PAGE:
Laurian Johannes insists she is “in it to win it” as she ponders life as the first female head coach of a South African national team.
Johannes was confirmed as the new South Africa Women’s U20 coach last week having spent the past four years working within Western Province’s age-grade structures.
Her first task in the historic role will be to select a squad for back-to-back games against Zimbabwe at the end of June.
Those fixtures will be the first fulfilled by a Springbok Women’s U20 side since the 2013 Nations Cup in England, a tournament in which South Africa narrowly beat the hosts before losing heavily to the USA and Canada.
Despite the U20 side’s time away from the international stage, Johannes – who has witnessed her players’ development first-hand as Western Province U18 coach – is confident of their potential as she attempts to provide a stepping stone between age-grade rugby and the senior national team.
“We’re all systems go,” she said. “We have a group of girls that are very excited to be playing internationals again. The squad is moving in the right direction.
“The group of girls we have, they’re very talented.
Inspiring the next generation
“There’s a lot that we’ve already earmarked basically for international rugby on a senior level but for now they are with us, and we are grooming them and trying to get them as fit as we can for international rugby, for when they are called up to the senior team.”
Johannes was still a fully paid-up member of the front row union the last time a South Africa Women’s U20 team took to the field.
The prop, who represented her country at Women’s Rugby World Cup 2010, was a fixture for Western Province and less than a year away from becoming the most-capped provincial player in South Africa.
She will be joined in her new role by her former Western Province team-mate Natasha Hofmeester, who has been appointed team manager. It means the young South Africans will not have far to look for proof of what can be achieved.
“Definitely, I’m hoping to inspire them with regards to working hard because it wasn’t easy to just become the most-capped player in our union because we played very little games per year,” Johannes said.
“So, it took me quite a while to get there but that was purely through hard work and dedication and passion for what I love doing.
“So I’m hoping to instil those values and morals in my team to persevere and do the best that they can.”
Hofmeester and Johannes are “good buddies” away from the rugby pitch, which the latter hopes will stand them in good stead as they begin working together.
“Natasha and I are friends, so we get along super and we share such a lot of information with regards to rugby.
“And it’s so awesome to be coaching at this level with Natasha because we just feed off each other.
“We’ve played provincial level together and now we’re back together internationally.”
Match fitness has already been identified as the main area where gains will need to be made if Johannes’ side are to compete on the global stage.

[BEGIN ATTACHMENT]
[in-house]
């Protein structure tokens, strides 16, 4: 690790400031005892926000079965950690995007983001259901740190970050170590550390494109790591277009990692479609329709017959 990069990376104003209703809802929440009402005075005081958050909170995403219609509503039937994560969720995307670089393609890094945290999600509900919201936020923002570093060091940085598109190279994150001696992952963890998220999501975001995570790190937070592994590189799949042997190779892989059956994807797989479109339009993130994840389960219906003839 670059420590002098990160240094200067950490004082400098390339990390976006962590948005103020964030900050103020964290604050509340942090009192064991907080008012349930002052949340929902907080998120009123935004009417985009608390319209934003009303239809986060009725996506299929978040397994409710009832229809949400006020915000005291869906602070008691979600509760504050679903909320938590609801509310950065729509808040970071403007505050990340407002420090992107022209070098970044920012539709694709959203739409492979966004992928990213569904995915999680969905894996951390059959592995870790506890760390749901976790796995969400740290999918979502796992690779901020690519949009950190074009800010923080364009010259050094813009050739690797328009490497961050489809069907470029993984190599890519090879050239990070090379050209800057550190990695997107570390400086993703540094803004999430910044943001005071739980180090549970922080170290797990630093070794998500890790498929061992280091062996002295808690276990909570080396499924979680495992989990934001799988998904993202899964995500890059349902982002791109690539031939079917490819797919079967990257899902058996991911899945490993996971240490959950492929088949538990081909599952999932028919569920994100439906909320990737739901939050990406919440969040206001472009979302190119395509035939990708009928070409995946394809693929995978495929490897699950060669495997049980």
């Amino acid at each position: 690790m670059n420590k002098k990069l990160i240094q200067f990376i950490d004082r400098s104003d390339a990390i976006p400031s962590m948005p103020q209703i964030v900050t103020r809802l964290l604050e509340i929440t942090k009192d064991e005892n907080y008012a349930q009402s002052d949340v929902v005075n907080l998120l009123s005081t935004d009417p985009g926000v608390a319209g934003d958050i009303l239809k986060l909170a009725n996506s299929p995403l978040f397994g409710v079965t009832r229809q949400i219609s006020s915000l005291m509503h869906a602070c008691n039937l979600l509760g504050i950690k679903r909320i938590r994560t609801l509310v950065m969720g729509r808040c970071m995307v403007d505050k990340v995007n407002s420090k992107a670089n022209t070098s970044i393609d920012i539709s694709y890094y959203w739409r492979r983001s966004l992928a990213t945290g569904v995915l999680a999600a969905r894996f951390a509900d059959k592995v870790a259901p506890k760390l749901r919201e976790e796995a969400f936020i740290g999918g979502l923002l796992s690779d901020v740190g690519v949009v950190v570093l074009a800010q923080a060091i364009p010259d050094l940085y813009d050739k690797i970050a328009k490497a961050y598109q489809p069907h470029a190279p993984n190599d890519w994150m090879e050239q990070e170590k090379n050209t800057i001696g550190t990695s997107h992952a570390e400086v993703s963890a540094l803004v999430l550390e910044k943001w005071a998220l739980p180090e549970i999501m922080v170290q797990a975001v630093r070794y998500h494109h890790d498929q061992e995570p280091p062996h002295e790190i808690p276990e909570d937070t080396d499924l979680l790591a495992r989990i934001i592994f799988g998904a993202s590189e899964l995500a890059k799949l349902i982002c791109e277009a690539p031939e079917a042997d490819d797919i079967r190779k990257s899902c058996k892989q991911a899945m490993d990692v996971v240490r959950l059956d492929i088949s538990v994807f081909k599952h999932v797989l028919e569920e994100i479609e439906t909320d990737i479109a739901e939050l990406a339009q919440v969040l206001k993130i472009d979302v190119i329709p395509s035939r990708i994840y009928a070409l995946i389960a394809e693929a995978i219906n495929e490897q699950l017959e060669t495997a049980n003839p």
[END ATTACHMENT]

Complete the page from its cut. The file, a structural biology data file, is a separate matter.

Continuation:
By her own admission it will take a lot of hard work to get the team to where she wants it to be but Johannes is no stranger to a little tough graft.
Like many of her generation she was seduced by rugby union during Rugby World Cup 1995, and having watched Francois Pienaar hoist the Webb Ellis Cup, she says, “I told my parents ‘I want to do that’.”
However, it was not until she enrolled at the University of the Western Cape that the opportunity to do so presented itself. Although even then, it wasn’t straightforward.
“I kind of told a bit of a lie to my dad, to my family in order for them to get me rugby boots,” Johannes explained.
“I told them I was playing badminton and then I got them to buy a pair of boots for a ‘friend’ I didn’t have, but [they were] actually for me.
“And then I invited him to the ‘badminton’ game but it was actually a rugby game and he saw me on the field and he’s been my number one supporter ever since.”
Johannes admits that her father “was a bit angry for the first 10 seconds” but recognising the passion his daughter had for the game he quickly came around to the idea.
He has had a lot to cheer in the intervening decade and a half too. Johannes ranks her 50th cap alongside her appearance at Women’s Rugby World Cup 2010 as her proudest achievements in the game.
Of the tournament in England, she said: “It was a fantastic experience because I got to rub shoulders with the best in the business in the women’s game.
Aiming for the top
“We played against New Zealand and Australia and Wales, and it was an awesome, awesome experience.”
Since hanging up her boots in 2014, Johannes has balanced her day-to-day job as a school teacher with her quest to become the head coach of the South Africa Women’s senior team.
“It was definitely always one of my ambitions because I always wanted to give back to the game that I love so passionately,” she said.
“Yeah, it was always going to be coaching. I was always going to coach after playing. That was always the dream.
“My goals and my dreams are to be the coach of the national team, the national senior team. That is something that I’ll really strive and work hard towards.
“I’m not afraid of working hard so I would really love to be the coach of the national team one day.”
But for now, Johannes will strive to help as many players tread that same path between the U20 side and the senior national team.
Photos: SA Rugby